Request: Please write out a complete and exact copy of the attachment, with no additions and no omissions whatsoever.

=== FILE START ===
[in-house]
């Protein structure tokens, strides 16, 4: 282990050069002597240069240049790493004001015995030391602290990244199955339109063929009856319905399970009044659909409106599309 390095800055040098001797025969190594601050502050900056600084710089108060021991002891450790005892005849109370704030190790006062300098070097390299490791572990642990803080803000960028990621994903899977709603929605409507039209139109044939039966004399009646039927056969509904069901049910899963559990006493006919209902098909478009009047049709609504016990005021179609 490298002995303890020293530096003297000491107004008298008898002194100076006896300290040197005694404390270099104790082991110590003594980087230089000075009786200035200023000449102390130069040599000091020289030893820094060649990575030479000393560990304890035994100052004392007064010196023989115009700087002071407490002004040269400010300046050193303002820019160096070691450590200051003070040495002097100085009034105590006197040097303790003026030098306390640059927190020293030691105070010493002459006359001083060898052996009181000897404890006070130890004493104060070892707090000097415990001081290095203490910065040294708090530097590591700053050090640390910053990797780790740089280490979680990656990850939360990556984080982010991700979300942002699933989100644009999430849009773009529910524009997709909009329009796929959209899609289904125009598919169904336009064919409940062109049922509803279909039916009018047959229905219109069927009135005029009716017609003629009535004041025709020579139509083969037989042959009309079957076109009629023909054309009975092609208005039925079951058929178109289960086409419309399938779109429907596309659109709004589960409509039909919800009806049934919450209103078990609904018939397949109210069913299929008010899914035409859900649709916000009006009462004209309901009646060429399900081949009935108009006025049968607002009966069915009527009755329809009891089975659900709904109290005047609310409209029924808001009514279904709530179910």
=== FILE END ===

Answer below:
[in-house]
């Protein structure tokens, strides 16, 4: 282990050069002597240069240049790493004001015995030391602290990244199955339109063929009856319905399970009044659909409106599309 390095800055040098001797025969190594601050502050900056600084710089108060021991002891450790005892005849109370704030190790006062300098070097390299490791572990642990803080803000960028990621994903899977709603929605409507039209139109044939039966004399009646039927056969509904069901049910899963559990006493006919209902098909478009009047049709609504016990005021179609 490298002995303890020293530096003297000491107004008298008898002194100076006896300290040197005694404390270099104790082991110590003594980087230089000075009786200035200023000449102390130069040599000091020289030893820094060649990575030479000393560990304890035994100052004392007064010196023989115009700087002071407490002004040269400010300046050193303002820019160096070691450590200051003070040495002097100085009034105590006197040097303790003026030098306390640059927190020293030691105070010493002459006359001083060898052996009181000897404890006070130890004493104060070892707090000097415990001081290095203490910065040294708090530097590591700053050090640390910053990797780790740089280490979680990656990850939360990556984080982010991700979300942002699933989100644009999430849009773009529910524009997709909009329009796929959209899609289904125009598919169904336009064919409940062109049922509803279909039916009018047959229905219109069927009135005029009716017609003629009535004041025709020579139509083969037989042959009309079957076109009629023909054309009975092609208005039925079951058929178109289960086409419309399938779109429907596309659109709004589960409509039909919800009806049934919450209103078990609904018939397949109210069913299929008010899914035409859900649709916000009006009462004209309901009646060429399900081949009935108009006025049968607002009966069915009527009755329809009891089975659900709904109290005047609310409209029924808001009514279904709530179910």